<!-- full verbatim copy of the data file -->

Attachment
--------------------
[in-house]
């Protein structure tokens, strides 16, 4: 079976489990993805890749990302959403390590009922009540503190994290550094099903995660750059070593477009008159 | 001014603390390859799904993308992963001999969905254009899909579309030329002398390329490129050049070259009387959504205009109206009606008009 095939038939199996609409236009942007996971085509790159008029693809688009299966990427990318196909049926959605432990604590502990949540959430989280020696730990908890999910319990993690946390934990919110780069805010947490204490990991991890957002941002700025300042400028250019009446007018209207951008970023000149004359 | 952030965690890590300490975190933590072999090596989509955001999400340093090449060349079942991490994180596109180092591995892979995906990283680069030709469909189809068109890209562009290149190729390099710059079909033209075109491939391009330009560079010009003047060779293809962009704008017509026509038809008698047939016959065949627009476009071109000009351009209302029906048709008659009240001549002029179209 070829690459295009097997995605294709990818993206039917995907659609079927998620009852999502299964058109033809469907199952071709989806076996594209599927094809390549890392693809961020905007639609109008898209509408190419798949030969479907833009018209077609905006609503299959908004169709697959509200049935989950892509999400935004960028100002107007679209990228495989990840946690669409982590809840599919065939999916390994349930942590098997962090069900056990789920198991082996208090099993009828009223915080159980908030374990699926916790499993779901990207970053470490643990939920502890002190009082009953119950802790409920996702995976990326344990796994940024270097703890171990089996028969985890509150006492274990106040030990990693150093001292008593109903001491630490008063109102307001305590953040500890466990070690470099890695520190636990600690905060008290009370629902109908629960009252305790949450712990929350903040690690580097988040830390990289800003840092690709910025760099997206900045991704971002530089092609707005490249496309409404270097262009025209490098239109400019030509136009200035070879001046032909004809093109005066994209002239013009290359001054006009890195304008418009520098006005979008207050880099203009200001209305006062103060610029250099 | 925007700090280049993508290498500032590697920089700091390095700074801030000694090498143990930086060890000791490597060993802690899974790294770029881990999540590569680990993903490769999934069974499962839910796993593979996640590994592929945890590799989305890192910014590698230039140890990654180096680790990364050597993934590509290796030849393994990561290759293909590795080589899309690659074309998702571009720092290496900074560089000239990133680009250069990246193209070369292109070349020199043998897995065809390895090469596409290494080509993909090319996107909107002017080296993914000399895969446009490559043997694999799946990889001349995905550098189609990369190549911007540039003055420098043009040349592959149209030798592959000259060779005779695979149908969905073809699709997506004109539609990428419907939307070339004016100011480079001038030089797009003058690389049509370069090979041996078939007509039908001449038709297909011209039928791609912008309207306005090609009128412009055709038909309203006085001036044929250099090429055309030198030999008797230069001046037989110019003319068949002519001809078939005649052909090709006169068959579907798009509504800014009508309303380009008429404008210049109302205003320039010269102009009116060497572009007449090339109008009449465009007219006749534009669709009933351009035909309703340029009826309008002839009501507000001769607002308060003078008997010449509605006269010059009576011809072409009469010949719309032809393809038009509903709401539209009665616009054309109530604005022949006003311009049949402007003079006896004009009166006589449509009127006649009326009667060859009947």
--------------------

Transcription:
[in-house]
């Protein structure tokens, strides 16, 4: 079976489990993805890749990302959403390590009922009540503190994290550094099903995660750059070593477009008159 | 001014603390390859799904993308992963001999969905254009899909579309030329002398390329490129050049070259009387959504205009109206009606008009 095939038939199996609409236009942007996971085509790159008029693809688009299966990427990318196909049926959605432990604590502990949540959430989280020696730990908890999910319990993690946390934990919110780069805010947490204490990991991890957002941002700025300042400028250019009446007018209207951008970023000149004359 | 952030965690890590300490975190933590072999090596989509955001999400340093090449060349079942991490994180596109180092591995892979995906990283680069030709469909189809068109890209562009290149190729390099710059079909033209075109491939391009330009560079010009003047060779293809962009704008017509026509038809008698047939016959065949627009476009071109000009351009209302029906048709008659009240001549002029179209 070829690459295009097997995605294709990818993206039917995907659609079927998620009852999502299964058109033809469907199952071709989806076996594209599927094809390549890392693809961020905007639609109008898209509408190419798949030969479907833009018209077609905006609503299959908004169709697959509200049935989950892509999400935004960028100002107007679209990228495989990840946690669409982590809840599919065939999916390994349930942590098997962090069900056990789920198991082996208090099993009828009223915080159980908030374990699926916790499993779901990207970053470490643990939920502890002190009082009953119950802790409920996702995976990326344990796994940024270097703890171990089996028969985890509150006492274990106040030990990693150093001292008593109903001491630490008063109102307001305590953040500890466990070690470099890695520190636990600690905060008290009370629902109908629960009252305790949450712990929350903040690690580097988040830390990289800003840092690709910025760099997206900045991704971002530089092609707005490249496309409404270097262009025209490098239109400019030509136009200035070879001046032909004809093109005066994209002239013009290359001054006009890195304008418009520098006005979008207050880099203009200001209305006062103060610029250099 | 925007700090280049993508290498500032590697920089700091390095700074801030000694090498143990930086060890000791490597060993802690899974790294770029881990999540590569680990993903490769999934069974499962839910796993593979996640590994592929945890590799989305890192910014590698230039140890990654180096680790990364050597993934590509290796030849393994990561290759293909590795080589899309690659074309998702571009720092290496900074560089000239990133680009250069990246193209070369292109070349020199043998897995065809390895090469596409290494080509993909090319996107909107002017080296993914000399895969446009490559043997694999799946990889001349995905550098189609990369190549911007540039003055420098043009040349592959149209030798592959000259060779005779695979149908969905073809699709997506004109539609990428419907939307070339004016100011480079001038030089797009003058690389049509370069090979041996078939007509039908001449038709297909011209039928791609912008309207306005090609009128412009055709038909309203006085001036044929250099090429055309030198030999008797230069001046037989110019003319068949002519001809078939005649052909090709006169068959579907798009509504800014009508309303380009008429404008210049109302205003320039010269102009009116060497572009007449090339109008009449465009007219006749534009669709009933351009035909309703340029009826309008002839009501507000001769607002308060003078008997010449509605006269010059009576011809072409009469010949719309032809393809038009509903709401539209009665616009054309109530604005022949006003311009049949402007003079006896004009009166006589449509009127006649009326009667060859009947």